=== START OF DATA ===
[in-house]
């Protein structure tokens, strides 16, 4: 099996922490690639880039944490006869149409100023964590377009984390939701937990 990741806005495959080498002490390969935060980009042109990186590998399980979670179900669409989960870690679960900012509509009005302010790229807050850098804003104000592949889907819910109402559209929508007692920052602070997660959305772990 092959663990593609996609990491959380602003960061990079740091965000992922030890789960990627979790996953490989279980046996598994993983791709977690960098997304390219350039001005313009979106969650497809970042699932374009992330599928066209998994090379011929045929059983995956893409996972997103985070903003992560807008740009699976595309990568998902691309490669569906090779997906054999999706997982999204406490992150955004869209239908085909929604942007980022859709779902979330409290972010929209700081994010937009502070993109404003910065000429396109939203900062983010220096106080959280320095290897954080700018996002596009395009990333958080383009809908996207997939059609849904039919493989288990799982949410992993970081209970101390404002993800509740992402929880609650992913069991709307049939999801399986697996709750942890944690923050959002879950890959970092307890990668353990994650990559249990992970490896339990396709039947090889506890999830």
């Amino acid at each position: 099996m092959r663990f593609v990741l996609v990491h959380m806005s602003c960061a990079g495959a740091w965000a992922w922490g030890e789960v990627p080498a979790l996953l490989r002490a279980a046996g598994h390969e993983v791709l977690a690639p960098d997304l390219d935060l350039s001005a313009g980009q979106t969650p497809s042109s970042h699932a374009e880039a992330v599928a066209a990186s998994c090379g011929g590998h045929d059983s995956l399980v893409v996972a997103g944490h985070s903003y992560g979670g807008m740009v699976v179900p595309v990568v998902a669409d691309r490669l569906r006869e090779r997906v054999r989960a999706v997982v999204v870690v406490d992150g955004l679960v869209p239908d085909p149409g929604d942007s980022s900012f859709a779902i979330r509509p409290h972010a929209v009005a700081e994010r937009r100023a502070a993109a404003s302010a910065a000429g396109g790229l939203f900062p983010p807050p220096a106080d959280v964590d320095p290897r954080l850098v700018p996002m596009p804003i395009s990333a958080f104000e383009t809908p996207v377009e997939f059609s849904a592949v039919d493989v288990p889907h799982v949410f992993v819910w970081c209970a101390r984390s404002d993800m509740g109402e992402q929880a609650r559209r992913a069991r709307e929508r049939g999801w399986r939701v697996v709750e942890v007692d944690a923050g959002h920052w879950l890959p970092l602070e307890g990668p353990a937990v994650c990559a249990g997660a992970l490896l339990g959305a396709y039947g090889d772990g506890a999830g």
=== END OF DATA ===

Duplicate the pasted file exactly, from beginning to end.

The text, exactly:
[in-house]
């Protein structure tokens, strides 16, 4: 099996922490690639880039944490006869149409100023964590377009984390939701937990 990741806005495959080498002490390969935060980009042109990186590998399980979670179900669409989960870690679960900012509509009005302010790229807050850098804003104000592949889907819910109402559209929508007692920052602070997660959305772990 092959663990593609996609990491959380602003960061990079740091965000992922030890789960990627979790996953490989279980046996598994993983791709977690960098997304390219350039001005313009979106969650497809970042699932374009992330599928066209998994090379011929045929059983995956893409996972997103985070903003992560807008740009699976595309990568998902691309490669569906090779997906054999999706997982999204406490992150955004869209239908085909929604942007980022859709779902979330409290972010929209700081994010937009502070993109404003910065000429396109939203900062983010220096106080959280320095290897954080700018996002596009395009990333958080383009809908996207997939059609849904039919493989288990799982949410992993970081209970101390404002993800509740992402929880609650992913069991709307049939999801399986697996709750942890944690923050959002879950890959970092307890990668353990994650990559249990992970490896339990396709039947090889506890999830």
């Amino acid at each position: 099996m092959r663990f593609v990741l996609v990491h959380m806005s602003c960061a990079g495959a740091w965000a992922w922490g030890e789960v990627p080498a979790l996953l490989r002490a279980a046996g598994h390969e993983v791709l977690a690639p960098d997304l390219d935060l350039s001005a313009g980009q979106t969650p497809s042109s970042h699932a374009e880039a992330v599928a066209a990186s998994c090379g011929g590998h045929d059983s995956l399980v893409v996972a997103g944490h985070s903003y992560g979670g807008m740009v699976v179900p595309v990568v998902a669409d691309r490669l569906r006869e090779r997906v054999r989960a999706v997982v999204v870690v406490d992150g955004l679960v869209p239908d085909p149409g929604d942007s980022s900012f859709a779902i979330r509509p409290h972010a929209v009005a700081e994010r937009r100023a502070a993109a404003s302010a910065a000429g396109g790229l939203f900062p983010p807050p220096a106080d959280v964590d320095p290897r954080l850098v700018p996002m596009p804003i395009s990333a958080f104000e383009t809908p996207v377009e997939f059609s849904a592949v039919d493989v288990p889907h799982v949410f992993v819910w970081c209970a101390r984390s404002d993800m509740g109402e992402q929880a609650r559209r992913a069991r709307e929508r049939g999801w399986r939701v697996v709750e942890v007692d944690a923050g959002h920052w879950l890959p970092l602070e307890g990668p353990a937990v994650c990559a249990g997660a992970l490896l339990g959305a396709y039947g090889d772990g506890a999830g």